It's easy to see how quickly our culture diminishes how difficult it is to recover from childbirth. I mean, maternity leave isn't a vacation filled with baby snuggles. Growing and birthing a human is a huge ordeal and, after it's over, you don't go back to feeling "normal" right away (or ever). To make matters worse, while you recover you have to care for a tiny human while existing on nothing but caffeine and the distant memory of sleep. That's why there were two tiny things I did for myself every day postpartum that probably didn't seem all that important, but ended up making all the difference in the world.
The first tiny thing I did, at least this last time around and after having learned a thing or two during my previous postpartum experiences, was allow myself to heal. When I say "allow," I really mean, "force," because I am so bad at self care, you guys. The first couple of months following the births of my older two children were some of the hardest of my life. Made worse, I think, by the fact that I totally didn't take good care of myself and I definitely didn't allow myself to heal. This time I tried a different approach. I took things slow and ignored the voice in my head telling me I wasn't doing enough. It's taken me having three babies to realize that when you have a newborn, enough means being enough for them; nothing more. Enough is not measured in ounces of breast milk, miles run, pounds lost, or even whether you got the mail today.
I, like so many new moms, put serious pressure on myself during the first few months after I had my babies. I was going to be a "perfect" mother, and that meant breastfeeding exclusively, losing the "baby weight" right away, keeping a spotless home, and training for a half marathon (I'm not joking, you guys). I was so focused on meeting an unrealistic set of expectations that I failed, big time. If you think about it, it's no wonder that I thought I had to do it all. When celebrities have a baby almost all of the "news" is focused on how quickly they "bounced back," completely ignoring the fact that it probably took a strict diet, a personal trainer, a full-time nanny, and some sleep to make that possible.
Enough is not measured in ounces of breast milk, miles run, pounds lost, or even whether you got the mail today.
I wasn't sleeping, eating, and I spent most days feeding the baby and pumping around the clock. I ended up depressed and anxious all of the time, up until I cut myself some slack, accepted that nobody's perfect, and got some help for my postpartum depression. So, as a result, I ended up feeling like crap when I should have been giving myself a high five for being a human-growing badass. Period.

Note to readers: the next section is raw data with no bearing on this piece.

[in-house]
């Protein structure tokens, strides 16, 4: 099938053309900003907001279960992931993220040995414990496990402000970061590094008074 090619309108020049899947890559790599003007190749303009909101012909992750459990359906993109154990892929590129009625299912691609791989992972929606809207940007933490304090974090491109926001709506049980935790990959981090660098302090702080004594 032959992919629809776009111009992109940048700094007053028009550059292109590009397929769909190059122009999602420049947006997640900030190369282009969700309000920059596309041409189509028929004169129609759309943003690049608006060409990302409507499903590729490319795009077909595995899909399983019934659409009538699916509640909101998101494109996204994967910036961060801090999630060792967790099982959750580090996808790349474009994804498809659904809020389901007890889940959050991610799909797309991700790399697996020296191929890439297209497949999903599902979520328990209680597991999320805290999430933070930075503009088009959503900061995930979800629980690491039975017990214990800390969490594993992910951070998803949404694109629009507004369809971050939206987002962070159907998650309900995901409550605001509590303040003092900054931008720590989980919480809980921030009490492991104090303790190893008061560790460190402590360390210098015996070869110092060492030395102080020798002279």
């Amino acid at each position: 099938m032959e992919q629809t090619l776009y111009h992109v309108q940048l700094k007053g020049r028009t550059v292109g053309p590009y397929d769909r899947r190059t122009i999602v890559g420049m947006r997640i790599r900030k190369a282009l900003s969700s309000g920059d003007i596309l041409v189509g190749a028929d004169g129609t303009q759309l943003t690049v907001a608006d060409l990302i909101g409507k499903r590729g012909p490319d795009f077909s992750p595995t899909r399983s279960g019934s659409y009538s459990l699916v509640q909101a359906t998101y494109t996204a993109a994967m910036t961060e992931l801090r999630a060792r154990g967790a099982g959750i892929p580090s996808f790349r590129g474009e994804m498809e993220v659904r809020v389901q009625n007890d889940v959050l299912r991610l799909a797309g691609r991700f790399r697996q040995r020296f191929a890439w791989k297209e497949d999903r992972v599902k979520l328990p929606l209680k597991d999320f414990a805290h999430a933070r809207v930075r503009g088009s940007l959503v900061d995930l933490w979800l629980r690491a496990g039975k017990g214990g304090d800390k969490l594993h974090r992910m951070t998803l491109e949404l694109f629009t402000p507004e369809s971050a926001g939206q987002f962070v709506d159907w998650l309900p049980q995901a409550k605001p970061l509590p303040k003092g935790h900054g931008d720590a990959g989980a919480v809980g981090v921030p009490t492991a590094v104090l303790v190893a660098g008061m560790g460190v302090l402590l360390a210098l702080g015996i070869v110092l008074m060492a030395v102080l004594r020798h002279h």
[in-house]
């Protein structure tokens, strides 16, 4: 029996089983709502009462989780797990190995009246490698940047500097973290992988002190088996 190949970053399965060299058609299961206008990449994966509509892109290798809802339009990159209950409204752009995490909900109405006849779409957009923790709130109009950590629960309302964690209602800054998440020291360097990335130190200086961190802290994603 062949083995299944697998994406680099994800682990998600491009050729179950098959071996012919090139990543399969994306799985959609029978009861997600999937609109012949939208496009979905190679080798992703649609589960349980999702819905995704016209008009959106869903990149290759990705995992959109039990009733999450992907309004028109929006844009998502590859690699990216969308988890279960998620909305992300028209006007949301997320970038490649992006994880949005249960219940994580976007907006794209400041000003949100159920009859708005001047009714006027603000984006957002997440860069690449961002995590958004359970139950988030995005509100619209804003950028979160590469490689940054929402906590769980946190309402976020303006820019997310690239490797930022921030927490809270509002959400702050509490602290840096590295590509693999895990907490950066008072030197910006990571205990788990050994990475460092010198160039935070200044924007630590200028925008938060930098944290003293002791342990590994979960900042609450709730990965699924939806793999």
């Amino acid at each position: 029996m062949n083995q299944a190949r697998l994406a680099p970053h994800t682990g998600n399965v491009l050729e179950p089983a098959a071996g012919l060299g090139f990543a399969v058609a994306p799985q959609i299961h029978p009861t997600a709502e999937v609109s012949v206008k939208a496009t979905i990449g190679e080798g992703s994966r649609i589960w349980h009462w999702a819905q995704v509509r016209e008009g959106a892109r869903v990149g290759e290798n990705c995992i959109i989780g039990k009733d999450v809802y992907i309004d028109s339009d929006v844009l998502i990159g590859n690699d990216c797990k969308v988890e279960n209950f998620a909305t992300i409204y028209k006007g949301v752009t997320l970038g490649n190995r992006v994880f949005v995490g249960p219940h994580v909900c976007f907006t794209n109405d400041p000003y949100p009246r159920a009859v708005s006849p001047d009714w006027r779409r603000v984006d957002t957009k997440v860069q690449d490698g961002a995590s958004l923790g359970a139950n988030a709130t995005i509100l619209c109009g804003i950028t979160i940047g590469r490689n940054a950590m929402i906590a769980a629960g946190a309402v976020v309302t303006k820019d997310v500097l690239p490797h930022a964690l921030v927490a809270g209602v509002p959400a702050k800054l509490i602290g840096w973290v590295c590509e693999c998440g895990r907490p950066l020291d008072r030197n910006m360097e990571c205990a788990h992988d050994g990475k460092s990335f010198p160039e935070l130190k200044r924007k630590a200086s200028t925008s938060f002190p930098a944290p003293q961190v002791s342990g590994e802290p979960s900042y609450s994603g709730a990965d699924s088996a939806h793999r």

This time around, I was forced to take things slow due to an injury and a traumatic deliver, that left me unable to walk, let alone work out or try to lose weight. Much to my surprise, and despite my injury, recovery was so much easier this time. Who knew? I know I had to learn that lesson the hard way.
I took things slow and ignored the voice in my head telling me I wasn't doing enough.
By giving myself a chance to recover physically, I started to feel better emotionally, too. It's amazing how interconnected our bodies and minds are. I gave myself a chance to rest, recover, and take things at my own pace. With each day, I was able to do more and I seriously started to like myself more. Not for being perfect, but for being me, and I am totally a hot mess.
The other little thing I try to do every day is take a selfie. I know, it's so tiny you can't help but wonder just how important it really is, right? But there's something about the act of documenting these moments, and yes, posting them on social media, that allowed me to fall back in love with myself and, perhaps more importantly, allows other moms know that I'm not perfect and they don't have to be either. When you have a baby, it's so easy to sit on the sidelines while pictures of your baby fill up your phone and albums on social media. I do that, too, but I also turn the camera around, at least once every day, to find some love for this new face, body, and version of me that lights up my son's face when he sees me. It's so important, because healing after childbirth is often physical and emotional, too.
With each selfie I take, I've started to see and acknowledge the mother that I've become.
I never used to take many selfies. I kind of thought they were silly. Besides, I hated the way I looked, and the last thing I wanted to post on the internet was a picture of me with dark circles, freckles, or the lines that have started to appear on my forehead and at the corners of my eyes.
When I go through photos from after my first two babies were born, there are so few pictures of me. I honestly can't remember much from those intense days of no sleep, depression, and insecurity that went so fast and so slow at the same time. I do, however, remember hating the way I looked. I only took one or two photos during the first few months with my babies.
...I also turn the camera around, at least once every day, to find some love for this new face, body, and version of me that lights up my son's face when he sees me
This time around, my focus on healing includes learning to love myself. I took the time to recognize that my postpartum body is still my body, and my postpartum face is the face of a badass, with its lines, freckles, dark circles, and pregnancy "mask" (which looks like a mud-covered butterfly kissed my cheeks with its wings).
It hasn't been easy. Healing from childbirth has been a slow process, full of ups and downs, amazing successes and complete failures. This time, though, I've allow myself to heal, trying more and more each day to find a new normal for this amazing postpartum body, and with each selfie I take, I've started to see and acknowledge the mother that I've become.